The main thesis of the book is that poor relief, which is known in the United States as welfare, is designed to stave off revolt until its recipients can be forced into the harshest, most demeaning work available. It is thus a strategic method of keeping the wealthy in power to abuse the poor. It chronicles efforts in the 1960s to expand welfare rolls by Mobilization for Youth (MFY) Legal Services, another organization that has served me, to get people legally entitled to welfare rolls on them in ways that were never done before. The argument is there has been no significant increase in eligibility for welfare, except in the South, where laws significantly restricted it, but the expanding rolls is primarily due to grassroots efforts through the influence of Johnson's Great Society to make sure that those entitled got the tiny share of the wealth to which they were entitled (276), a position that they are generally kept in by capitalist need for free or nearly free labor (345). According to the White House's website, the average taxpayer pays $36 a year toward food stamps and $6 per year towards welfare. The welfare I receive is $41 per month, plus $189 per month for food stamps, and I live in a homeless shelter. Even though when you divide that $41 figure that the average citizen contributes to welfare and food stamps on a yearly basis among all the taxpayers, the grand total is about $0.0000001, I have encountered admitted right-wingers online who are so greedy that they want me to do minimum wage physical labor (and I include fast food under physical labor because difficulty standing for long periods is one of my ailments) against my doctors' orders rather than to receive it Some have even said that they want me to die for refusing. This anecdote is reflective of Piven and Cloward's basic points. On page 16, they detail why welfare is needed by the so-called "free market" and touch briefly on the foolishness of not providing welfare, and why such extreme right-wing resolutions cannot possibly make it past intelligent lawmakers. That terrorism was used to enforce work in 1767 is documented on page 34--only seven out of 100 infants in the English workhouses we mostly know today through Oliver Twist lived to reach the age of 2. This is to which right-wingers want to return us. They cite Karl Polyani's The Great Transformation stating that philanthropists of 1834 advocated and practiced "psychological torture," something right-wingers poo-poo when I write entire blog entries about the psychological torture I've experienced via the welfare system. Conservatives seem to not know how to do anything but whitewash the truth, as they did, under the aegis of the Republican Party, during the era of the New Deal in 1936) (99).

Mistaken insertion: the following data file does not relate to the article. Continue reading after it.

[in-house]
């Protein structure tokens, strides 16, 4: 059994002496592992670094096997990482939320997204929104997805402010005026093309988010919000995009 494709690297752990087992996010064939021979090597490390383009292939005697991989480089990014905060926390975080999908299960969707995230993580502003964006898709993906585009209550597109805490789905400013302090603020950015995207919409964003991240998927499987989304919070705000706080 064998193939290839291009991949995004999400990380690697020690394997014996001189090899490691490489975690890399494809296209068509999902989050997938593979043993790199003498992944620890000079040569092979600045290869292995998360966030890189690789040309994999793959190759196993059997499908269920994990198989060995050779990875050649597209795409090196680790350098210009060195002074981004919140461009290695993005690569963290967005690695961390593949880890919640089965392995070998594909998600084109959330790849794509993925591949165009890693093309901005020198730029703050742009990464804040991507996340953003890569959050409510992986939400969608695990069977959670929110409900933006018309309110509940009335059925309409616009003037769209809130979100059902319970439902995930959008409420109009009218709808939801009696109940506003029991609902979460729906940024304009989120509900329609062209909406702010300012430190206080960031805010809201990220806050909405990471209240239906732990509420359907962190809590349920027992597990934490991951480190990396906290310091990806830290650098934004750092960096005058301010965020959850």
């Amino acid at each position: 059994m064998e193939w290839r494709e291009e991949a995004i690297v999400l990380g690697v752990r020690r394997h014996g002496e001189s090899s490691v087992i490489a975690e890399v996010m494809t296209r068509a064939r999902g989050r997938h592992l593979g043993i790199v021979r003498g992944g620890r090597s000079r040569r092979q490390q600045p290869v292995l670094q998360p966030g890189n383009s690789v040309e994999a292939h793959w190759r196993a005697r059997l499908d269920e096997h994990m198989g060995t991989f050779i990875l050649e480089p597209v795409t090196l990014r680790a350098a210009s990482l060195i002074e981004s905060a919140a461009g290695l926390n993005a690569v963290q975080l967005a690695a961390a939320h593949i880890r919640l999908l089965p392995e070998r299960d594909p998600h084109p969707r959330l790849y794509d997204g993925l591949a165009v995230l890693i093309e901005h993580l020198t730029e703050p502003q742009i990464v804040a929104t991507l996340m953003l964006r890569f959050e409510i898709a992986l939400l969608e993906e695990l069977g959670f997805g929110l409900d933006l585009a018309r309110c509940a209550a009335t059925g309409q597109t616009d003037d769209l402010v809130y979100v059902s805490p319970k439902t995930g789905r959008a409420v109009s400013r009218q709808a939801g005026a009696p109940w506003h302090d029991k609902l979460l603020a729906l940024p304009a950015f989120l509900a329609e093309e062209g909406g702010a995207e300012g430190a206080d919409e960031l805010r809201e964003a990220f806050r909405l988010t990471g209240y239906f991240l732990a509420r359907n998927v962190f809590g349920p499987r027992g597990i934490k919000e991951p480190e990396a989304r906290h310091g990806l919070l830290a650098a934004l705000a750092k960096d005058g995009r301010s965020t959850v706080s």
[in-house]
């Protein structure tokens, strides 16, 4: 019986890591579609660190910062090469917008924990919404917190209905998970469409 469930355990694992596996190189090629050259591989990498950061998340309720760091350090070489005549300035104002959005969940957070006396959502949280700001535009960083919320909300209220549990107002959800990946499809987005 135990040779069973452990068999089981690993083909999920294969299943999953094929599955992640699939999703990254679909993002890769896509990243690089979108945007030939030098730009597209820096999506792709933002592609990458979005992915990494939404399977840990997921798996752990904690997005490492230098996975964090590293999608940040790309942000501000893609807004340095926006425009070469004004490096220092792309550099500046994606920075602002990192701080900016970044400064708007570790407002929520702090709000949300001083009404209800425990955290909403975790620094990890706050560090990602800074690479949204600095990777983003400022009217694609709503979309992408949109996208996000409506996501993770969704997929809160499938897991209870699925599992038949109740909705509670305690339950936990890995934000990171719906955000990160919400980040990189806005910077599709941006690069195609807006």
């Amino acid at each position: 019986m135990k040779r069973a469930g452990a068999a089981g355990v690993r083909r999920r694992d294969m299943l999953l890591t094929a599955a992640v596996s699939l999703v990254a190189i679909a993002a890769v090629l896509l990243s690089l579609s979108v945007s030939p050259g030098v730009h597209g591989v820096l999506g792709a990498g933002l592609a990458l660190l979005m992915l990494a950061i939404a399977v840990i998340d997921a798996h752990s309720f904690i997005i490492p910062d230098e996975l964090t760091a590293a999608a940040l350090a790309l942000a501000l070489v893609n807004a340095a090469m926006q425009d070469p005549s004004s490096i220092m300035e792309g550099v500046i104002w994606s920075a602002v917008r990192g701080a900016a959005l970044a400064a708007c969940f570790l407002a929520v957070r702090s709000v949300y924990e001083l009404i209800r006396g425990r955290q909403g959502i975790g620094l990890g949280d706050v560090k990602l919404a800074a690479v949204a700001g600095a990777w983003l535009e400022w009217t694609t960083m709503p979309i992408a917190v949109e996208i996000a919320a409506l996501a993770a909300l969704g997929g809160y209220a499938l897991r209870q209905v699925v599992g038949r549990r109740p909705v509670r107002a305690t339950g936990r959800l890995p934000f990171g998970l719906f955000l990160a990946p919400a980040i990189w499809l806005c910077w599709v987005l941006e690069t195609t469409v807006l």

On page 8, she describes a WEP (work experience program)-like system in the sixteenth century, and WEP is first mentioned by name on page 129. This is a failed system in which people on welfare are forced to do slave labor that is not calculated based on the federal minimum wage, and thus violates federal law. It is being phased out at the city level in New York, as announced by Human Resources Administration chair Steven Banks, although he admitted to a group of us from Picture the Homeless two Fridays ago that it would take two years to phase out fully), and I have heard rumors that the state is finally going to do the same. In a note on page 14, they invokes the rebellions of Wat Tyler and Jack Cade, so I'm in familiar territory, having reviewed Jack Cade's Rebellion of 1450 two years ago. (For some reason it says that the Cade rebellion was in 1460.) While William Shakespeare made fun of Jack Cade and portrayed him as illiterate in King Henry VI Part II, Cade was a literate man with legitimate requests, just as I am.